George Street, Windsor - the building on the right, the Macquarie Arms, was the earliest hotel in Australia, dating from 1815.  The Williams and Pendergast families were among the early pioneers in the district.

Julia Leahy (1780s - 1840)

This block will be replaced by LeftMenuGaffey (orByrnes) when the page is served from a server.

Line of Descent to Joan Gaffey

Julia Leahy
(Great great grandmother)

William Williams

Thomas Williams

Stella Williams

Joan Gaffey

Possiby 1782, Killenaule, Co Tipperary, Ireland[1];
or: 1784, Monagea, Co Limerick, Ireland[1a];

Aug 1808 in Dublin [2]

1809 in to New South Wales[3]

Sep 26 1840 in Pitt Town, near Windsor NSW [4]

Sep 28 1840 in Windsor R/C [5]

Lear, Lehy, Leahay, Leehy[7]

William WILLIAMS (Jul 18 1814 in St. Matthews C of E, Windsor) [8]

Eleanor WILLIAMS (1810-1883)
Julia WILLIAMS (1813- 1879)
William WILLIAMS (Sep 28 1814 – 1863), married Mary Anne Pendergast, 1848, Windsor, NSW
Mary Ann WILLIAMS (1820- )

Life for a convict in the early days of European settlement could be tough - but many made it through and ended up comparatively better off than if they'd stayed back in Britain.  Unfortunately, that probably didn't apply to Julia.  The files of the local coroner at Windsor says her days here ended with her death "caused by burning while intoxicated". No further information was kept on record on her death, so we can only guess at the circumstances which led to this.

According to the National Library of Ireland, there's a baptism recorded in Tipperary in 1782 which could be our Julia, and if that's the case, it would make her aged about 26 when she was convicted in Dublin before being transported to New South Wales in 1809. Or maybe she was the Julia born to Thomas Leahy and Hana Curtin, in Limerick, two years later - but ages on these early records vary wildly, and often, the person involved was unsure of their own birthdate and hence age at any given time.  Since nothing on her convict details suggests or even hints at a Irish county of Origin, we can never be sure. However, one other record has said Julia was a laundress at the time of her conviction.

25 year old Julia was sentenced to seven years exile after being tried at Dublin Quarter Sessions before the Recorder on Wed 10 August 1808.  The Freeman's Journal the next day reported that "Julia Leahy, for stealing one bolster, two pillows and a pair of blankets from John Hughes[10] - [found] guilty, to be transported seven years.” Unfortunately, many Irish transportation documents (and other historic records, including nearly all early census material) were destroyed in a fire in Dublin in 1922.
Julia was almost certainly illiterate, as various spellings of her name have cropped up, all spelt according to the ear of the recording clerk. The variations range through Lee, Lehy, Leahay, Leehy, and even Lear.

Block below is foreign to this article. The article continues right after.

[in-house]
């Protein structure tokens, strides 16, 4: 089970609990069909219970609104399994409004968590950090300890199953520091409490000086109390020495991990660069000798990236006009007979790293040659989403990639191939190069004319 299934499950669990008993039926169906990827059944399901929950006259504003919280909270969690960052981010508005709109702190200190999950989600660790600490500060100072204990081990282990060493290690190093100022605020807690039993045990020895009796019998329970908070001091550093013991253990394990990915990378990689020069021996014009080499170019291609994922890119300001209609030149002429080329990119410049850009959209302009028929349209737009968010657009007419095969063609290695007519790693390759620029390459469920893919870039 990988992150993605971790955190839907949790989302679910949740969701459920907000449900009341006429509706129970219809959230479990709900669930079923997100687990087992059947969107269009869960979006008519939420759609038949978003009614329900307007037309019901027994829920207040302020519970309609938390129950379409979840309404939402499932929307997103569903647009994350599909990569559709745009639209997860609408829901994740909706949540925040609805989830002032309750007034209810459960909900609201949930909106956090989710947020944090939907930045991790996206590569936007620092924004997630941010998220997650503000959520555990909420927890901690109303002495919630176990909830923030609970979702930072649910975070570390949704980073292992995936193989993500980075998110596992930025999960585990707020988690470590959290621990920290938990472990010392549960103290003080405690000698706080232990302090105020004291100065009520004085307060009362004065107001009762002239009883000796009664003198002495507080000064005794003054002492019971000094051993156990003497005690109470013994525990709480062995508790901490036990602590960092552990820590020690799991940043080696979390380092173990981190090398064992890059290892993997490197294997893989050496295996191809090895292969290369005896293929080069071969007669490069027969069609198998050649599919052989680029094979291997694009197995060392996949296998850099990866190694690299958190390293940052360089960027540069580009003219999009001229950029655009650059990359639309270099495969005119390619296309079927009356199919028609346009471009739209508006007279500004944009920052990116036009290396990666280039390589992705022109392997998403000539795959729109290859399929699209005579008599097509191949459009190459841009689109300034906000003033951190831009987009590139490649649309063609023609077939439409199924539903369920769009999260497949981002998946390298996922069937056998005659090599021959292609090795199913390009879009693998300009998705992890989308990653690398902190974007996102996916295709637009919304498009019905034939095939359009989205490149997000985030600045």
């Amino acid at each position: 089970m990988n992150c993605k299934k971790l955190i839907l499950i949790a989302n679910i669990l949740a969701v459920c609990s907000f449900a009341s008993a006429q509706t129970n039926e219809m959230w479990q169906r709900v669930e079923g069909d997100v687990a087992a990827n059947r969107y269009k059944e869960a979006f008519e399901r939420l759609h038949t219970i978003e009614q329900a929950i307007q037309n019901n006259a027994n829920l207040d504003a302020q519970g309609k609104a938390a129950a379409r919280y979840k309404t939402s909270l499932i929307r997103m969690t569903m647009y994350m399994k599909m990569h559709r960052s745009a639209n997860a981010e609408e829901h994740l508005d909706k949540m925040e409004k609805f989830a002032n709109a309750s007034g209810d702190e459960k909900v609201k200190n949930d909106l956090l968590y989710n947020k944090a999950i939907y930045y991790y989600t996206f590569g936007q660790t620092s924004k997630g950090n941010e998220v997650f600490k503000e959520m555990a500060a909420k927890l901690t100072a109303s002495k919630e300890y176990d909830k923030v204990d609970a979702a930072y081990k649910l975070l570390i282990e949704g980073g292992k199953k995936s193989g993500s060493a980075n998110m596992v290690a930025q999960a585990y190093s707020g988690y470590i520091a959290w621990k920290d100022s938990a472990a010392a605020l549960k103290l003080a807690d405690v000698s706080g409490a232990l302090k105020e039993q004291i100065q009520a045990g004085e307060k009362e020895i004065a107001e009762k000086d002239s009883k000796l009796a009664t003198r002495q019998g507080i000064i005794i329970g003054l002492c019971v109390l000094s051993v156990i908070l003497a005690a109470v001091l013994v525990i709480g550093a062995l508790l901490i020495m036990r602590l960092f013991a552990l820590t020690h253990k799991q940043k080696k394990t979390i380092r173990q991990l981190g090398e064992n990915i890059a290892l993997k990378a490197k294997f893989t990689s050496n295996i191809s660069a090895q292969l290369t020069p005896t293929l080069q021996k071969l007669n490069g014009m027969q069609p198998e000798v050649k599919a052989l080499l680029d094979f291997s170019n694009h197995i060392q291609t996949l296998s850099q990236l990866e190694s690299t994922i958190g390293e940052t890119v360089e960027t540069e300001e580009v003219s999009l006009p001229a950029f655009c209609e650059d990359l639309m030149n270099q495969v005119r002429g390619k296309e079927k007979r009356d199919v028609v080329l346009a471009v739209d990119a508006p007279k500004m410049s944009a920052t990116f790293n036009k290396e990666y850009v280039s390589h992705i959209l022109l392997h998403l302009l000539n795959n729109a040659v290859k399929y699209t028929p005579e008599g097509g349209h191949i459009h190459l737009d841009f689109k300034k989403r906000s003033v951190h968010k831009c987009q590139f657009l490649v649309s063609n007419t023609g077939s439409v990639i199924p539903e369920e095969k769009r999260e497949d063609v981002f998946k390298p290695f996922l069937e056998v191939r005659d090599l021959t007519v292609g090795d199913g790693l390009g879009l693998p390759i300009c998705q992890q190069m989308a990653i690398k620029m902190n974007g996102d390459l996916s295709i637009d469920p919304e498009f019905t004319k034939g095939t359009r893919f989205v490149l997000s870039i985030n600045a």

She was sent to Port Jackson on the second voyage of the Experiment, which left Cork in southwestern Ireland under Captain Jos Dodds on January 21, 1809, arriving in Sydney on June 25. Julia must have quickly established herself in a relationship with another convict, William Williams on a farm at Pitt Town, near Windsor - their first child Eleanor was born in 1810. 

Although Julia is listed as a Catholic in the convict records, her husband was Protestant, and the couple married in the Church of England, with their children christened Protestants, partly, one assumes because Catholic priests were not allowed to operate until 1820, with the arrival of Father Thierry. (Other priests had arrived earlier, as convicts, after an Irish rebellion in the late 1790s, but were not allowed to practice)

Julia and William had two children before they married in 1814, with their third child and only son William arriving just a few months after their marriage. According to the NSW Census of 1828, William and Julia Williams had four children, ranging in age in 1828 from 18 to 9.

Julia’s husband died in 1840, leaving her a pension of £30stg. In his will, William decreed that all his property be converted into cash, and held in trust to provide the pension for his wife, and after her death, to be divided equally between their four children.
Julia herself, however, lived less than three months after William’s death. Her end was tragic – the brief Coroner’s inquest at Windsor held two days after her death found that “death was caused by burning while intoxicated”.[11]

She was buried apart from her husband (who had been interred in the historic St. Matthews churchyard), just a few hundred metres away in the old Catholic cemetery at Windsor. In the church records of her burial, Julia's age was given as 62. She was simply described as a widow, who lived in Pitt Town.

The inscription on Julia’s gravestone refers to her as the “relict” of William Williams, an archaic term for widow

Photo: courtesy Elizabeth Marshall.

[1] National Library of Ireland Register: (viewed at 26 June, 2020)
[1a] Church baptism record from (viewed at 23 April, 2021)
[2] Census/Muster, 1811, page 76.
[3] As above; 1828 NSW Census
[4] Church Records - NSW Registrar of BDM, St Matthews, Windsor (RC); Gravestone - cemetery records
[5] As above
[7] indices of births/ deaths and marriages, held at Newcastle Library. Registrars of Births, Deaths and Marriages for all Australian States; Church Records (NSW Registrar of BDM); Census/Musters
[8] Church Records - NSW Registrar of BDM., St Matthews, Windsor
[10]Freeman's Journal, Dublin, 11 August 1808, page 4
[11]State Records of NSW, Reel 2921, (Register of Coroners' Inquests and Magisterial Inquiries, No. 874)